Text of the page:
He reports on surgical activity in 18 district and mission hospitals which he estimated to cover a population of 6,100,000. He also found caesarean section to be the commonest major operation performed, with records of 7288 cases over his 2-year study period. There are no published figures on the number of births in his population over his study period; however, if an estimate of 250,000 births per year is made, then the caesarean section rate in his population is 1.5% which is just over half the rate we found 10 years later.
The second commonest procedure we recorded was dilatation and curettage with 8522 cases. Our survey does not give any indication as to why these were performed; however, in a country where abortion is illegal, it is certainly possible that a proportion of these were performed to terminate pregnancy. These two obstetric and gynaecological procedures, namely caesarean section and dilatation and curettage, comprise 37% of all operations.
Laparotomy and hernia repair comprise the two commonest general surgical procedures and these are mainly carried out in the four central hospitals. It is interesting that in 21 district hospitals equipped with theatres only 618 laparotomies are carried out in a year. This is compared to 3444 in the 4 central hospitals. One has to question why more laparotomies are not done in district hospitals. This study did not set out to answer this question but, on talking to several clinical officers in districts, most of them are happy to perform a caesarean section as they feel confident that they have the technical competence to deal with whatever pathology they may find, while few of them feel confident to open an acute abdomen for fear of encountering a condition that is beyond their level of competence. They thus refer acute abdominal cases to central hospitals. This study did not look at referral and transport delays but it is likely that both of these are major factors and cause considerable increase in morbidity and mortality in patients with acute abdominal pathology.9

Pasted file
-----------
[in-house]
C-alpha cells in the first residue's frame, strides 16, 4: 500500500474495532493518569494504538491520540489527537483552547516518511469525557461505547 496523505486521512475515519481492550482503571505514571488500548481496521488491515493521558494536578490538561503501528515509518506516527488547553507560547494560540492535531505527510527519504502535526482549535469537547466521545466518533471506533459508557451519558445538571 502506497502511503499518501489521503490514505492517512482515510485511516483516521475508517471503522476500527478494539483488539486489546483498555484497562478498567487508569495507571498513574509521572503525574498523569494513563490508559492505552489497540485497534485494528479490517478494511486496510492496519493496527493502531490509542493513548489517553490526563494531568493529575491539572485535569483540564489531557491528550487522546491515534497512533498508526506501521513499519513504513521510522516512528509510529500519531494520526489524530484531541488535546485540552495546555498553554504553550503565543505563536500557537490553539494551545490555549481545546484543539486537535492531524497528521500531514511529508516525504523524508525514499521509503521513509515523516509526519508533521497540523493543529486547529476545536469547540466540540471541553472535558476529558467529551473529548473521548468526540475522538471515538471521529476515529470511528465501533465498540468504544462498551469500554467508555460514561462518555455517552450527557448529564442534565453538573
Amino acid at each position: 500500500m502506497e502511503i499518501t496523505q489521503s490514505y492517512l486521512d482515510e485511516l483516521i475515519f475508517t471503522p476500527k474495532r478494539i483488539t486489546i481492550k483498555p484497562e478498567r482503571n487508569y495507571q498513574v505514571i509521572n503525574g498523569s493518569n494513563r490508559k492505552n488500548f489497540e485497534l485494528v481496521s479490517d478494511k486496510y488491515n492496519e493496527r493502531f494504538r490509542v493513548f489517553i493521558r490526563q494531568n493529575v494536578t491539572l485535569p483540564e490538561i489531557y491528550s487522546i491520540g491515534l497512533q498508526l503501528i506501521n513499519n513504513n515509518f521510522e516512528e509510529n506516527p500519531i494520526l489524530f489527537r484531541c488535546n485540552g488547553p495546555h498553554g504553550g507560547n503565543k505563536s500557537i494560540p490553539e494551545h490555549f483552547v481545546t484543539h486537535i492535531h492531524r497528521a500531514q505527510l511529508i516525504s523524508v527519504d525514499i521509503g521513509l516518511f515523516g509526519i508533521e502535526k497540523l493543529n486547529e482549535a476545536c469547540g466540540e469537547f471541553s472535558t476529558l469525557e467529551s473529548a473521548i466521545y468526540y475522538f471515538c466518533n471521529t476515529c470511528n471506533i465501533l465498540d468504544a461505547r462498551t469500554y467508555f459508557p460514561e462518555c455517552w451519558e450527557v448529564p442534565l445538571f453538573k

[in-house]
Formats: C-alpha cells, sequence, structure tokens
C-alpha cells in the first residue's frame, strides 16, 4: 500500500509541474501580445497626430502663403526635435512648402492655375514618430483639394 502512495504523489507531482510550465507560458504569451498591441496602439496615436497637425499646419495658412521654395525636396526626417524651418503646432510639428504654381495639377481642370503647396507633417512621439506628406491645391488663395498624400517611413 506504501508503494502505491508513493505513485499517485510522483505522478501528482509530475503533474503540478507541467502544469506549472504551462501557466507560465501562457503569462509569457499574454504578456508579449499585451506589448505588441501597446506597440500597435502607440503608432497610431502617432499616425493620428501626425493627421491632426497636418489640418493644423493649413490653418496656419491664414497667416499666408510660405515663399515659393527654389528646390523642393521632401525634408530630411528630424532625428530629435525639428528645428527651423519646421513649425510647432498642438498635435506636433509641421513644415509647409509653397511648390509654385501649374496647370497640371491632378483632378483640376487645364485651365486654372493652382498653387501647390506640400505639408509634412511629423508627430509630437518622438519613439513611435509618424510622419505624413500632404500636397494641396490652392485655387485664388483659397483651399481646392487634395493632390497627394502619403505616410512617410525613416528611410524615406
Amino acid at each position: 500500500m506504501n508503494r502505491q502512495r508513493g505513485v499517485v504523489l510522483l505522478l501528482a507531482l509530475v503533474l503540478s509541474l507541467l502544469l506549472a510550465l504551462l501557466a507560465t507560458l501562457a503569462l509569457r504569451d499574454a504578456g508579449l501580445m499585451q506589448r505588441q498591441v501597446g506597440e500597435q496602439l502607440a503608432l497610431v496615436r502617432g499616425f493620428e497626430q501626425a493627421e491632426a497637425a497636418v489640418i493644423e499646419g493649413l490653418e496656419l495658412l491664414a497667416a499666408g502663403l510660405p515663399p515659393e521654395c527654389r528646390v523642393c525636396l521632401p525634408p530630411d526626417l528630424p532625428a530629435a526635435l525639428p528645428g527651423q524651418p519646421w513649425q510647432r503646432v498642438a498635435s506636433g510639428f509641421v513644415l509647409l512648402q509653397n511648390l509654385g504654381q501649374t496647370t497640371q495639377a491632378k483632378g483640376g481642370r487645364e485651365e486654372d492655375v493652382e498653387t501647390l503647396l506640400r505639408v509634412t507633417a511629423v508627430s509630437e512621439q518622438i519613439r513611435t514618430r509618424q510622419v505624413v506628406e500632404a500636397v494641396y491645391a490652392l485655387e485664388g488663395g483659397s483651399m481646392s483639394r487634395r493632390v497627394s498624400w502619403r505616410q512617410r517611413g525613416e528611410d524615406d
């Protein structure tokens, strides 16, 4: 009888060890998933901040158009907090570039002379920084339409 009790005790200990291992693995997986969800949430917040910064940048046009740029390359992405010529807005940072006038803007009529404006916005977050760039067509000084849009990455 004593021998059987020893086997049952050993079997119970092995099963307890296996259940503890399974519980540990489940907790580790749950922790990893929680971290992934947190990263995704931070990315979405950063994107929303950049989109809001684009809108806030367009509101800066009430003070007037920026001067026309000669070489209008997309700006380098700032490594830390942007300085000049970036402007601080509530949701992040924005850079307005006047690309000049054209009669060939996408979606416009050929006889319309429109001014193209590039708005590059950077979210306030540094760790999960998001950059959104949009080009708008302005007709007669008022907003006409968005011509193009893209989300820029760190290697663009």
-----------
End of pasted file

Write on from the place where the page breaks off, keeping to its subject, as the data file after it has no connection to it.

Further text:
It is curious that the common and simple orthopaedic procedure of Steinmann pin insertion appears to be more often done in central hospitals. This is usually associated with the management of femoral fractures and is easily performed in a district hospital. It is possible that most pin insertions in districts are done on the ward or in the emergency room on admission, and thus not recorded in this study.
More complicated procedures like burr holes are only done in central hospitals. The same goes for the more technical elective procedures such as club foot surgery, corrective osteotomies, and osteomyelitis surgery. It should be noted here that the last 5 years have seen the establishment of postgraduate surgical training in Malawi in both general and orthopaedic surgery. More technical procedures such as arthroscopy, joint replacement and spinal surgery are now being performed;10
however, the volumes are low and do not yet impact national statistics.
The important facts emerging from this survey are that obstetric and gynaecological procedures dominate the surgical caseload in district hospitals in percentage terms, while laparotomies and more complex procedures are predominantly done in central hospitals. Despite the high percentage of surgery being caesarean sections, the rate of caesarean section is very low compared to the UK and it is likely that delay in labour is a significant cause of the country's high maternal and infant morbidity and mortality, an a probable cause of much cerebral palsy.
The small number of surgical procedures performed in the country as a whole reflects the small numbers of medical professionals in Malawi, and supports the efforts being made by the Ministries of Health and Education both to train and retain more doctors and clinical officers.